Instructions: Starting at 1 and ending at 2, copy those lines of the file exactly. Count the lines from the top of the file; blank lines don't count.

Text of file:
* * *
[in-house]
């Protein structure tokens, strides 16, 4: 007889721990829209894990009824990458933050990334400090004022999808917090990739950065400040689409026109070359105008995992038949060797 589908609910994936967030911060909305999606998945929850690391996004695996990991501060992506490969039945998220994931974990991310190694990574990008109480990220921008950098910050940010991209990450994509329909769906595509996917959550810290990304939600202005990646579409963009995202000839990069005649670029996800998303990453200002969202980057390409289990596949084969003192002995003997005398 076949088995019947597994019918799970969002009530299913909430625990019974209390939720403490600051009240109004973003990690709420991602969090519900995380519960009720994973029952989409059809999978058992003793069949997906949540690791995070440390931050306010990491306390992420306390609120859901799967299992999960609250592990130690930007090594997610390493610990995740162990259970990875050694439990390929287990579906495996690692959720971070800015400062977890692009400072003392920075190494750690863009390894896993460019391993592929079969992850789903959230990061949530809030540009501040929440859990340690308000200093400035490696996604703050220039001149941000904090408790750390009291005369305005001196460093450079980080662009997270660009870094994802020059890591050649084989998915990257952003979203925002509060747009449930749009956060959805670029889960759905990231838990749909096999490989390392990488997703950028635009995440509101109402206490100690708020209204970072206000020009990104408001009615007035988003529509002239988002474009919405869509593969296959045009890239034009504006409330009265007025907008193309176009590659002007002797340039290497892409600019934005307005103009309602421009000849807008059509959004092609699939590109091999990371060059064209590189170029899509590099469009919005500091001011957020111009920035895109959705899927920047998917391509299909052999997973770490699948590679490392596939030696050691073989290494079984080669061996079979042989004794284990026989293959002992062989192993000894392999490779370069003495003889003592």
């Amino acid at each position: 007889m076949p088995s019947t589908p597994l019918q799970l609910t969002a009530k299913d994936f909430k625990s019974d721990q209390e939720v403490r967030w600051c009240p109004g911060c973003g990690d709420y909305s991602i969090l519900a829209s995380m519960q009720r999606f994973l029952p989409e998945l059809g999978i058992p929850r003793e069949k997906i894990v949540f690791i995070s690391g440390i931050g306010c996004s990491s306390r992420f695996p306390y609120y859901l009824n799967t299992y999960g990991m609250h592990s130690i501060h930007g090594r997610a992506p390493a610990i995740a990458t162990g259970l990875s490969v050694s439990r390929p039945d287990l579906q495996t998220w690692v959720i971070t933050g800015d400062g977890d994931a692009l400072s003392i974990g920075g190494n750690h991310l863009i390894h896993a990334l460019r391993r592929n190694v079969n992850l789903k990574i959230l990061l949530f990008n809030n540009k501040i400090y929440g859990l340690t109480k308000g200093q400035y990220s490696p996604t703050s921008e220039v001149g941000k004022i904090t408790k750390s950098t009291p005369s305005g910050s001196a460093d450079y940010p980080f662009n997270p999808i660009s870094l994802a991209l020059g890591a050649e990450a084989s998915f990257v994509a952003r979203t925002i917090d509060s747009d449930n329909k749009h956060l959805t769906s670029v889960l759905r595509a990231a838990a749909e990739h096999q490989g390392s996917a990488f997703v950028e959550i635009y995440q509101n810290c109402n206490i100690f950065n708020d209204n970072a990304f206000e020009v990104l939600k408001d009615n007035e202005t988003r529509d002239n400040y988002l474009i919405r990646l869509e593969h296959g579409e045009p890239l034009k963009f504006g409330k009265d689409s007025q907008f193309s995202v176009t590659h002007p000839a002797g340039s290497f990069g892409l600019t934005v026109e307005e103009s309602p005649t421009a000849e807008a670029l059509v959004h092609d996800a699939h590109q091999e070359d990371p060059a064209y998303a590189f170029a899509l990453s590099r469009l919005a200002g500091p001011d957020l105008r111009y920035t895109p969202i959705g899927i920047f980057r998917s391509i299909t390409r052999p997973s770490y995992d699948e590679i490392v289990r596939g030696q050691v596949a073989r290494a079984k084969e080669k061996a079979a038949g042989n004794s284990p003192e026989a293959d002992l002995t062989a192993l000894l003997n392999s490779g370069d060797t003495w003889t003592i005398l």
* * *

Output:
[in-house]
């Protein structure tokens, strides 16, 4: 007889721990829209894990009824990458933050990334400090004022999808917090990739950065400040689409026109070359105008995992038949060797 589908609910994936967030911060909305999606998945929850690391996004695996990991501060992506490969039945998220994931974990991310190694990574990008109480990220921008950098910050940010991209990450994509329909769906595509996917959550810290990304939600202005990646579409963009995202000839990069005649670029996800998303990453200002969202980057390409289990596949084969003192002995003997005398 076949088995019947597994019918799970969002009530299913909430625990019974209390939720403490600051009240109004973003990690709420991602969090519900995380519960009720994973029952989409059809999978058992003793069949997906949540690791995070440390931050306010990491306390992420306390609120859901799967299992999960609250592990130690930007090594997610390493610990995740162990259970990875050694439990390929287990579906495996690692959720971070800015400062977890692009400072003392920075190494750690863009390894896993460019391993592929079969992850789903959230990061949530809030540009501040929440859990340690308000200093400035490696996604703050220039001149941000904090408790750390009291005369305005001196460093450079980080662009997270660009870094994802020059890591050649084989998915990257952003979203925002509060747009449930749009956060959805670029889960759905990231838990749909096999490989390392990488997703950028635009995440509101109402206490100690708020209204970072206000020009990104408001009615007035988003529509002239988002474009919405869509593969296959045009890239034009504006409330009265007025907008193309176009590659002007002797340039290497892409600019934005307005103009309602421009000849807008059509959004092609699939590109091999990371060059064209590189170029899509590099469009919005500091001011957020111009920035895109959705899927920047998917391509299909052999997973770490699948590679490392596939030696050691073989290494079984080669061996079979042989004794284990026989293959002992062989192993000894392999490779370069003495003889003592």